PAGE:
Google Inc. is keeping a large portion of its cash outside the U.S. so it can use as much as $30 billion for possible acquisitions, the company said in a letter to regulators.
The owner of the top Web-search engine generates about half of its revenue overseas, and it avoids paying U.S. taxes by keeping foreign earnings abroad. Google needs the cash for deals as competition rises overseas, according to a Dec. 20 letter to the U.S. Securities and Exchange Commission, filed yesterday as part of a correspondence with the agency regarding disclosures.
“We continue to expect substantial use of our offshore earnings for acquisitions as our global business has expanded into other product offerings like mobile devices,” according to the letter. “It is reasonable to forecast that Google needs between $20 to $30 billion of foreign earnings to fund potential acquisitions of foreign targets and foreign technology rights from U.S. targets in 2013 and beyond.”
Google, while facing criticism for keeping the cash parked overseas, has been stepping up its deal activity, including the $3.2 billion purchase this year of digital-thermostat maker Nest Labs Inc., based in Palo Alto, California. The company also has made several smaller purchases, benefiting its advertising, cloud services and mobile businesses.
“In the past few years we have completed significant acquisitions with the individual deal size increasing in more recent years, and this trend is likely to continue in future years,” the Mountain View, California-based company said in the letter, which was a response to a question from the SEC about its plans for reinvesting foreign earnings.
The largest U.S.-based companies added $206 billion to their stockpiles of offshore profits last year, according to securities filings from 307 corporations reviewed by Bloomberg News. At the end of last year, $33.6 billion of Google’s $58.7 billion of cash, cash equivalents and marketable securities was held by its foreign subsidiaries.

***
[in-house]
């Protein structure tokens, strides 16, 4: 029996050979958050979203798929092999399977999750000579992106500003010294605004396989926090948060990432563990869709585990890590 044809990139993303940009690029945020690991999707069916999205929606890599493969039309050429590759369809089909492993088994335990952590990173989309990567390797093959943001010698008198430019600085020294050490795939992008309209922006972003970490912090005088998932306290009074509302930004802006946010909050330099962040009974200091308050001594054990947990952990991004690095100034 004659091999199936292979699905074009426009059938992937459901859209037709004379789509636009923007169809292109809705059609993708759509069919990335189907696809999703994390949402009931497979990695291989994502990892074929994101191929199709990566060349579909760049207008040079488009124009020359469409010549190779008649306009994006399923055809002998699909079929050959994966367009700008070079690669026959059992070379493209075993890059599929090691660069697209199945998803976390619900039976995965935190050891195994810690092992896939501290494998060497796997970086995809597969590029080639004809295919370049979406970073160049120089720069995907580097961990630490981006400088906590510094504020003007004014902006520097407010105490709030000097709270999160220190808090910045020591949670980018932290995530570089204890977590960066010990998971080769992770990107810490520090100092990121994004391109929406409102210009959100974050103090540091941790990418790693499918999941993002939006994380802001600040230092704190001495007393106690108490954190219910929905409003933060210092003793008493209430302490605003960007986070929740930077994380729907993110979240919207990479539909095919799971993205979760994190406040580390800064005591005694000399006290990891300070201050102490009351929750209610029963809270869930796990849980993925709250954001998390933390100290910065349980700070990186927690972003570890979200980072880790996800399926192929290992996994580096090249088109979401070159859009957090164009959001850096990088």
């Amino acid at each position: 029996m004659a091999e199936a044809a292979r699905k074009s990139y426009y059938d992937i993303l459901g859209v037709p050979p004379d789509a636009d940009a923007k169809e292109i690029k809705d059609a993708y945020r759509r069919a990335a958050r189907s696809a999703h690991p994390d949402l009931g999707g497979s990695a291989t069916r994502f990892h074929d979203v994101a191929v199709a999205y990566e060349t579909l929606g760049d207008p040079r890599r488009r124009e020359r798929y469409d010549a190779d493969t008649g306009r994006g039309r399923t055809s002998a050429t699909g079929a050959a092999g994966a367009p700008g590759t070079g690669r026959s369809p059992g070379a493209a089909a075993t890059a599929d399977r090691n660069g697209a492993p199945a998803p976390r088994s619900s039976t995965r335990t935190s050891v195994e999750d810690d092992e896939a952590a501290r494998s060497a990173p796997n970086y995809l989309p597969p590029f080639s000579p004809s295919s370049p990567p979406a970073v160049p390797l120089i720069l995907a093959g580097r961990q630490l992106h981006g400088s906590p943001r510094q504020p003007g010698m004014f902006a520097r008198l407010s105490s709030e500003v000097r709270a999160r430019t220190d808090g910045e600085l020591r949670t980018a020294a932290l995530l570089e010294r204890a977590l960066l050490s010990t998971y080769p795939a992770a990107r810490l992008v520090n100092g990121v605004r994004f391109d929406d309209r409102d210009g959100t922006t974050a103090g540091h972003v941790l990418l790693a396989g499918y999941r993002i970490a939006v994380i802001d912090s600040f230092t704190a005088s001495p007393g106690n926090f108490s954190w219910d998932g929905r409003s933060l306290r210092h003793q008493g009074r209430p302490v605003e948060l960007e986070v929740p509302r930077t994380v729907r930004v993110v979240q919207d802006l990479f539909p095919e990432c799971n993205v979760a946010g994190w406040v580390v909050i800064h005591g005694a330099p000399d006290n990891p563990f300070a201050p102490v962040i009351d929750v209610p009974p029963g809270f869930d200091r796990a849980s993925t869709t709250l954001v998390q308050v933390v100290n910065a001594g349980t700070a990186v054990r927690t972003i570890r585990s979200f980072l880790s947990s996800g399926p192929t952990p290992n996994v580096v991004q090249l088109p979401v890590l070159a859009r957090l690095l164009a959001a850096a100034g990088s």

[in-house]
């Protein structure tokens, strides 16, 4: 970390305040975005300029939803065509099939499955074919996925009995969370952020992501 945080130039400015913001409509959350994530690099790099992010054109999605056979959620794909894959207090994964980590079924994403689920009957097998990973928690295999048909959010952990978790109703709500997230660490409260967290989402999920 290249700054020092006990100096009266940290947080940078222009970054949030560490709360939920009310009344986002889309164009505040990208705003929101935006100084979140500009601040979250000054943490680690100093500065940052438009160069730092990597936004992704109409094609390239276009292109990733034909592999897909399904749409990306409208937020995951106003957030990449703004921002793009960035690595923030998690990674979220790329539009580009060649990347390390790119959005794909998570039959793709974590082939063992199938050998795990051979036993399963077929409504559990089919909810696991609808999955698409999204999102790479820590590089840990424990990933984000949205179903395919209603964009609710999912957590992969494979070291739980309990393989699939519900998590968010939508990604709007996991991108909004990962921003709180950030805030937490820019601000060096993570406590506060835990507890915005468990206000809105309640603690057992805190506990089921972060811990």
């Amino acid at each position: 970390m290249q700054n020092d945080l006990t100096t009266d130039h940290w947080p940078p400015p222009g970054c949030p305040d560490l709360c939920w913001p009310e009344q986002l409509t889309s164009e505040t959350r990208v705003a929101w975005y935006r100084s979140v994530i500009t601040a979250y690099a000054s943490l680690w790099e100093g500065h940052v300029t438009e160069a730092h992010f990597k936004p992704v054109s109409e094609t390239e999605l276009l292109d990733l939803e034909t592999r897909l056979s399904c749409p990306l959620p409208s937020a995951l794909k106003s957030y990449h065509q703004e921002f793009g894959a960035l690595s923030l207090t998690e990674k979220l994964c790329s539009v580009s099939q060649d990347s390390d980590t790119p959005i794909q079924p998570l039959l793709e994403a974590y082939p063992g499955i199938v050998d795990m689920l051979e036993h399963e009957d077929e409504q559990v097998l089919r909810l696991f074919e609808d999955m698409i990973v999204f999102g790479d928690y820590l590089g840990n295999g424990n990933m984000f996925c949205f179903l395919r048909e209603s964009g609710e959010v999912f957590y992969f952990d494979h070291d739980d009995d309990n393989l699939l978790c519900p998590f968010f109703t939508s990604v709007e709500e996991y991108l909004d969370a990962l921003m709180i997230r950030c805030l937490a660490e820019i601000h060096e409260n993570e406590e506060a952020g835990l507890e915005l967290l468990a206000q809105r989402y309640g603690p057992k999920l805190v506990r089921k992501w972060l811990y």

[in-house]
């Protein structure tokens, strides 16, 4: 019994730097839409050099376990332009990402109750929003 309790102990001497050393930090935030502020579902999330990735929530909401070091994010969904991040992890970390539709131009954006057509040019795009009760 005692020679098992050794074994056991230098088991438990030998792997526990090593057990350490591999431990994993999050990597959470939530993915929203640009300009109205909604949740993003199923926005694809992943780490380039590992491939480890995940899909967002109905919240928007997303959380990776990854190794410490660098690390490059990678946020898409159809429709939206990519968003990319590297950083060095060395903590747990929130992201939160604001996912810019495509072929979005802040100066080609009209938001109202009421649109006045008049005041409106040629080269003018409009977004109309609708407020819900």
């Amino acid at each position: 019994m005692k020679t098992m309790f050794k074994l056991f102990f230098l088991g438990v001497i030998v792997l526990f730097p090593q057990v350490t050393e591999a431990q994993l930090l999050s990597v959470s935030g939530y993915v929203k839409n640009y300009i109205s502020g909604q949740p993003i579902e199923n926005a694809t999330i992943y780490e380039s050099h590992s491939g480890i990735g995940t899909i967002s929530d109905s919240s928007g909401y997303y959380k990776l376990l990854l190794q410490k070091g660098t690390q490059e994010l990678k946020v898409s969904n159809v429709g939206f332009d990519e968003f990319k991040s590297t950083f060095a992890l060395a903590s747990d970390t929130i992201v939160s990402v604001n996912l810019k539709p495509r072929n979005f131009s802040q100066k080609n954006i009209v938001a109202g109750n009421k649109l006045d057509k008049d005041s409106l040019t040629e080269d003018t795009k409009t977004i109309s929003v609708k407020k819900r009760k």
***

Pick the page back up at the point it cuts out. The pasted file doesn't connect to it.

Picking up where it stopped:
“If these funds are needed for our operations in the U.S., we would be required to accrue and pay U.S. taxes to repatriate these funds,” the company said in a filing in February. “However, our intent is to permanently reinvest these funds outside of the U.S. and our current plans do not demonstrate a need to repatriate them to fund our U.S. operations.”
“Google’s overriding strategy is to categorize and gather Internet data, which it sells to advertisers,” said Richard Windsor, an independent analyst at Radio Free Mobile. “Any asset that has an incremental effect on that strategy is a viable target.”
Collecting data from games is a gap Google may look to fill, Windsor said. A game developer, such as Montreuil, France-based Ubisoft Entertainment SA, could be on the shopping list, he said.
Google could also look at buying content companies similar to Twitch Interactive Inc., Windsor said. Google has held talks to purchase video service Twitch to boost its YouTube site, a person with knowledge of the matter said this week.
The company may also go beyond the online and advertising industries, said Hiroshi Naya, an analyst at Ichiyoshi Research Institute Inc.
“Google will invest in industries that haven’t yet been transformed by the Internet, such as automotive, robotic and biotechnology,” Naya said by phone. “Google will make investments that will pay off 10 years in the future.”
In addition to acquisitions, the company sees other uses for overseas earnings, such as $2 billion to $4 billion for capital expenditures. That includes data centers and other operations. The company also needs $12 billion to $14 billion for a research-and-development cost-sharing agreement, according to the letter.
The filing was part of an exchange between the SEC and Google that began last year related to questions about disclosures in the company’s 2012 annual report. The SEC pressed for more information on topics including advertising, mobile and revenue.
The company eventually said it would reveal more details on advertising. Last month, Chief Financial Officer Patrick Pichette said Google would break out prices of promotions -- and the number of clicks on them -- for both Google sites and its network partners.